|Re: Contents of Cohousing-L Digest, Vol 208, Issue 14||<– Date –> <– Thread –>|
|From: Mary Huang (maryhuanggdgmail.com)|
|Date: Mon, 17 May 2021 04:31:54 -0700 (PDT)|
Hi Janey, I am part of Concorde Cohousing in Ottawa, Ontario, Canada. How many units do you intend to build? what style of housing? There was a group of 10 cohousing groups that jumped on Victoria Urban cohousing outreach event cohousing affordability and we had a breakout room (vs another for the people interested to join VUV) to talk a bit about how to keep cohousing projects cost more moderate and some discussion of a few communities that attempted to do below market rate units. I also exchanged emails with a number of cohousing groups in April and had some very interesting discussions. Some and other groups were at the Canadian Cohousing Network AGM that afternoon. One of the advice I was given was to create as many multipurpose rooms as possible and to keep the shared space under 2500-3000 sq. feet. Upon closer discussion the person and I refined it to be max 100-150 sq feet per household depending on the size of households since cohousing communities in Canada vary from 7 to 40+ and we have one in development in Ottawa for only 4 units for 4 existing friends. Remember, cohousing common space needs to be paid for and the per square feet building cost of the whole building needs to be fully loaded on the total of square feet of the units so any corridors and common space gets loaded on your units per square feet cost. That is sometimes not factored in for people not familiar with the development process and Ithink that may have led at least 1 group I know to fail. If you are building an apartment / condo style building, typically corridors and lobby are around 10%ish of the total build area and the common space can add another 10-15% to the cost and if so that is 25% higher. I.e. your builder quotes you $400/sq. ft for the whole building it would translate to $500/sq. feet for units on a 25% extra space or 20% of total space being shared common area and corridors. Also common space needs operating costs (lights, etc.), repairs and capital reserve funds to be factored in. A condo I was renting before had a nice party room. I am guessing it is around 1000 sq ft with living room area and kitchen/dining room and the capacity was 32 people and this was pre-covid. So 1200 might be barely in the lower end of your range of 40-50 people. I think your designer is underestimating the amount of space required for 40-50 people a little considering we are under covid and might want a bit more social distancing. You need to think of the dining section of common space and an architect grad I know said there are some massing / space required formulas for that but I suspect that was not updated for COVID. I think a lot of condo party rooms are not used that often due to cost and difficulty of booking but some I know that are free on first come 1st served are often booked and that may have impacted your designer's thinking. In a cohousing community most of the common space are free and try to encourage neighbours to encounter each other and interact which is foreigh to a lot of regular designers/ developers. You would want some guest suite(s) and it might be useful to have a meeting room that can be used for something else too, maybe it can be a dining area too for group meals. We had talked about shared laundry and maybe a kids playing area that is well sound proofed if you are doing a multigenerational community. Some community have a multipurpose room that can be used for exercise classes and movie nights and other together time. Hope this starts a good discussion. Mary ---------- Forwarded message --------- 2. Statistics on common house usage (Janey Harper) --------------------------------------------------------------------- ------------------------------ Message: 2 Date: Sun, 16 May 2021 18:52:48 -0700 From: "Janey Harper" <jkharper [at] telus.net> To: <cohousing-l [at] cohousing.org> Cc: <jkharper [at] telus.net> Subject: [C-L]_ Statistics on common house usage Message-ID: <!&!AAAAAAAAAAAuAAAAAAAAAMWiaLeMJetMopvmTglD9mgBAMO2jhD3dRHOtM0AqgC7tuYAAAAAAA4AABAAAADkDMkIoQYeT70/VzkSc6ZJAQAAAAA=@ telus.net> Content-Type: text/plain; charset="us-ascii" Hi, First question: I'm currently working on a project that will be built in Sechelt BC. The designer/developer I'm working with would like to see some statistics on how much the community kitchen/dining room/lounge area REALLY gets used in cohousing communities. Could anyone help me find such statistics? Chuck Durrett has always posited that communities sharing meals 3-4 times a week are more connected, so my goal is a K/DR/L space large enough to allow for the entire community to be together in comfort for meals 3-4x a week, and for all other whole community gatherings. We're guessing a population of 40-50. Second question: My designer/developer is suggesting that 1200 square feet is adequate for the K/DR/L common amenities space (+ bathroom). The 1200 sq. fit is within an 18' x 66' rectangle, with windows/doors/patio doors along one of the 18' sides. I think we should "take over" the unit next door and design this part of the common amenities along a, twice-as-wide, 36' side with twice the view and exterior ground access. This would give us a total of 1825 square feet and allow us to use the extra interior space for ..??? Would appreciate any feedback/comments. Janey The Coastal Village ------------------------------ Subject: Digest Footer _________________________________________________________________ Cohousing-L mailing list -- Unsubscribe, archives and other info at: http://L.cohousing.org/info ------------------------------ End of Cohousing-L Digest, Vol 208, Issue 14 ********************************************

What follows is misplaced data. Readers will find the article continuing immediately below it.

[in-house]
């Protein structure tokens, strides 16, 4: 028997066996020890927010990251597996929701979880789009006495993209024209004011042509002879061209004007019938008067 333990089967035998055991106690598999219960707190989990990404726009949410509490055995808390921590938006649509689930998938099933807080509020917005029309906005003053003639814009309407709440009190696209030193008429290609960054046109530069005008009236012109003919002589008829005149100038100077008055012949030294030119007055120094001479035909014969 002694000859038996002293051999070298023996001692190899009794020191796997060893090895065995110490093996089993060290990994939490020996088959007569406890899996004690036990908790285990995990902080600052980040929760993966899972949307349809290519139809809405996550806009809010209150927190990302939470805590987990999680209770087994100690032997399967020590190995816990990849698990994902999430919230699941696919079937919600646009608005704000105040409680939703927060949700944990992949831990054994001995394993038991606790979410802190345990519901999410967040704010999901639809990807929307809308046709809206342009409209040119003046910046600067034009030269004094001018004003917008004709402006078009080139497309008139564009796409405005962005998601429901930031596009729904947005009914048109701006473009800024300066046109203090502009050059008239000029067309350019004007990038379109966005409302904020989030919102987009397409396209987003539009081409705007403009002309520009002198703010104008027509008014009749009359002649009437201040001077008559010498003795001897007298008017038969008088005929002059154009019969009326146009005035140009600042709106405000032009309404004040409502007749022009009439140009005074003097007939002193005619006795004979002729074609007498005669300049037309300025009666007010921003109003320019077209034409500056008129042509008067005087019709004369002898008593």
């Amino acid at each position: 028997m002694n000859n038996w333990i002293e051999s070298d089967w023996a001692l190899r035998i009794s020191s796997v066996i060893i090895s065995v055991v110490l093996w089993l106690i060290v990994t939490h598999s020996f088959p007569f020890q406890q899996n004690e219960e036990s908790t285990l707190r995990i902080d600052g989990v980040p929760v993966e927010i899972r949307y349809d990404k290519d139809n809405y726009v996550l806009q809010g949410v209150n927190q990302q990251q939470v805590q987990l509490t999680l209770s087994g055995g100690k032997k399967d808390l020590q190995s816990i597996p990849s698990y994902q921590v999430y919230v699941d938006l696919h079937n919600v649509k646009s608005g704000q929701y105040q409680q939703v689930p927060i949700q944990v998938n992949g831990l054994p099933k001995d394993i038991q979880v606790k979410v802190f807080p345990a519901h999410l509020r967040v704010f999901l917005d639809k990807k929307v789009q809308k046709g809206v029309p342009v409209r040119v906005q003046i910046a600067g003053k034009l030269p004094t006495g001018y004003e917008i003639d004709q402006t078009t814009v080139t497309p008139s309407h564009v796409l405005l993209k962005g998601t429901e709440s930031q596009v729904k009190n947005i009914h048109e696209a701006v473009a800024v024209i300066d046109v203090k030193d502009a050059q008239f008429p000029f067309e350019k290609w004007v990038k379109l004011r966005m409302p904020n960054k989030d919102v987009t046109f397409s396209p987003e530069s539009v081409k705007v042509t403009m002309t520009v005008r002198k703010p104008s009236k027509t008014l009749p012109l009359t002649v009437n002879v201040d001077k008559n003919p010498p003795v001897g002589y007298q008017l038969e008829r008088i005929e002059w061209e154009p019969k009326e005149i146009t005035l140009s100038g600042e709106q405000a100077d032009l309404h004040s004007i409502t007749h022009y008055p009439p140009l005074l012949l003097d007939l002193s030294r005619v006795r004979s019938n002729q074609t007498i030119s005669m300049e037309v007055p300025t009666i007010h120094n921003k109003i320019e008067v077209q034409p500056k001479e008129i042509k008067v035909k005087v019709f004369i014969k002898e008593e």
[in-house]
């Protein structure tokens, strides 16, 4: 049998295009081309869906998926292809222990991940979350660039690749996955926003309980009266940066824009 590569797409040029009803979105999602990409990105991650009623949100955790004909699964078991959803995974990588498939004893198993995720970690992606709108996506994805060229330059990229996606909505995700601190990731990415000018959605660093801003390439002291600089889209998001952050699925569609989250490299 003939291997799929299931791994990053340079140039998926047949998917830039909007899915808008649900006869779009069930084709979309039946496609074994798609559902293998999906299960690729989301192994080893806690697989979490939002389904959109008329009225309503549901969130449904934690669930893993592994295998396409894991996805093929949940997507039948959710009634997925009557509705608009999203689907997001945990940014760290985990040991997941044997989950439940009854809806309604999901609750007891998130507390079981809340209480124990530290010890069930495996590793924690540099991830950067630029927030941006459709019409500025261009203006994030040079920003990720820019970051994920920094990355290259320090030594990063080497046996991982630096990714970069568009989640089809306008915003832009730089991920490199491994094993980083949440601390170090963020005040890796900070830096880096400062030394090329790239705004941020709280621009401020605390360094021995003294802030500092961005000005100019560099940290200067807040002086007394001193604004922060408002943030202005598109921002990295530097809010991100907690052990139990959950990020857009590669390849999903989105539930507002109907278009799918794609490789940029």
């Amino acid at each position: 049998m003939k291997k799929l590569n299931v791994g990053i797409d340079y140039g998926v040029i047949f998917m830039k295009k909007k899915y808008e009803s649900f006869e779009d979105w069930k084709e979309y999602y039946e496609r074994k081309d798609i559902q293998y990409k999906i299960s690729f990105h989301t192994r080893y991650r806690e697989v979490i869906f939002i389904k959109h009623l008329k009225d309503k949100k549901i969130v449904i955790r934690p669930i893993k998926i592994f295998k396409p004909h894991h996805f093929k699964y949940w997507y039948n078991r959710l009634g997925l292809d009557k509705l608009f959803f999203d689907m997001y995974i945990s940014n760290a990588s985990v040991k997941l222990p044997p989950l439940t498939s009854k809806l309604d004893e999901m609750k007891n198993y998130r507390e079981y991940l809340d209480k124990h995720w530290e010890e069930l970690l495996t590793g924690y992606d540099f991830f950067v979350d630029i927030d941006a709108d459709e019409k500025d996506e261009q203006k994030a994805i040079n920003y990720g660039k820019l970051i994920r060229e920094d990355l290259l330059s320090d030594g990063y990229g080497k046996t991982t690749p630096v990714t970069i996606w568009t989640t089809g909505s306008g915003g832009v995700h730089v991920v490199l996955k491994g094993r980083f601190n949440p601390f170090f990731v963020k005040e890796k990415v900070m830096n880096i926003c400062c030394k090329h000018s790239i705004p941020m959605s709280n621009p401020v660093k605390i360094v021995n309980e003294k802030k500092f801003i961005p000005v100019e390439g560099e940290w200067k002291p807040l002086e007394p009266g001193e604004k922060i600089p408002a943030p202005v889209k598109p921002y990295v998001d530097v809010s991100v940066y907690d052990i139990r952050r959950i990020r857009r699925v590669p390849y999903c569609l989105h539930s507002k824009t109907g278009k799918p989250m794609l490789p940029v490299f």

- (no other messages in thread)
Results generated by Tiger Technologies Web hosting using MHonArc.